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Part or all of this entry has been imported from the 1913 edition of Webster’s Dictionary, which is now free of copyright and hence in the public domain. The imported definitions may be significantly out of date, and any more recent senses may be completely missing.


From Old French gloton, gluton, from Latin gluto, glutonis.



glutton (comparative more glutton, superlative most glutton)

  1. gluttonous; greedy; gormandizing.
    • (Can we date this quote?) Fuller
      A glutton monastery in former ages makes a hungry ministry in our days.
    • 1597William Shakespeare, 2 Henry IV i 3
      So, so, thou common dog, didst thou disgorge
      Thy glutton bosom of the royal Richard


glutton (plural gluttons)

  1. One who eats voraciously, obsessively, or to excess; a gormandizer.
    "Such a glutton would eat until his belly hurts."
  2. (figuratively) One who consumes voraciously, obsessively, or to excess
    • 1705 — George Granville, The British Enchanters
      "Gluttons in murder, wanton to destroy."
    • c.1860Emily Dickinson, Hope is a subtle Glutton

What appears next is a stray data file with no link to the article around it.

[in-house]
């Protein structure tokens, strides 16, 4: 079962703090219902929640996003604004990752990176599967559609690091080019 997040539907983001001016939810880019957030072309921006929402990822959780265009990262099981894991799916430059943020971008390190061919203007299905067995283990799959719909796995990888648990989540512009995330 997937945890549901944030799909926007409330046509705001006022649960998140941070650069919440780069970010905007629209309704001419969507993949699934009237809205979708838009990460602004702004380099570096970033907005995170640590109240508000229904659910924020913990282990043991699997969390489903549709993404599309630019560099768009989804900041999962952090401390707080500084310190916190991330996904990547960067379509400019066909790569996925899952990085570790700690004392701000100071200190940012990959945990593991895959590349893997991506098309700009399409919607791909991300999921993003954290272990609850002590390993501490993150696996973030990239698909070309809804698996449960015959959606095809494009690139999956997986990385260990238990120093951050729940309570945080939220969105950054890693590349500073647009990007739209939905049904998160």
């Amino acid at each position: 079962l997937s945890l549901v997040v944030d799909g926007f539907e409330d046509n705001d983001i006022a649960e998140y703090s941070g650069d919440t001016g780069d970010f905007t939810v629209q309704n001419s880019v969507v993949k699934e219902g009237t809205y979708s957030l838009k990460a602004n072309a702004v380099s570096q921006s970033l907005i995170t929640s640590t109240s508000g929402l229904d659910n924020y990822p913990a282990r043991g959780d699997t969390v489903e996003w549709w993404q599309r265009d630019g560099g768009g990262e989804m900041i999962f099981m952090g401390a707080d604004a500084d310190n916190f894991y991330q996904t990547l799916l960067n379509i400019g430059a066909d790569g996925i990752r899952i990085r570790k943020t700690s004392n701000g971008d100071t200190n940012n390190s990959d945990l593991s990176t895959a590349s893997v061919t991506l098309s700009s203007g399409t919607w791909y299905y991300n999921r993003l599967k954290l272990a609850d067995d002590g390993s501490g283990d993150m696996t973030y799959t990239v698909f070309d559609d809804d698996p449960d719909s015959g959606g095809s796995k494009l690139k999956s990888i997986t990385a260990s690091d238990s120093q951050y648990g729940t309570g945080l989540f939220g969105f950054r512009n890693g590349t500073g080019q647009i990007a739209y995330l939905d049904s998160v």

Hope is a subtle Glutton / He feeds upon the Fair
    • 1878Thomas Hardy, The Return of the Native
      "A good few indeed, my man," replied the captain. "Yes, you may make away with a deal of money and be neither drunkard nor glutton."
  3. (zoology) The wolverine, Gulo gulo, of the family Mustelidae, a carnivorous mammal about the size of a large badger, formerly believed to be inordinately voracious, whence the name; It is a native of the northern parts of America, Europe, and Asia.


See also[edit]


glutton (third-person singular simple present gluttons, present participle gluttoning, simple past and past participle gluttoned)

  1. (obsolete) To glut; to eat voraciously.
    • (Can we date this quote?), Lovelace
      Gluttoned at last, return at home to pine.
    • (Can we date this quote?), Drayton
      Whereon in Egypt gluttoning they fed.


ME « 15th c. 16th c. 17th c. 18th c. 19th c. 20th c. 21st c.

Related terms[edit]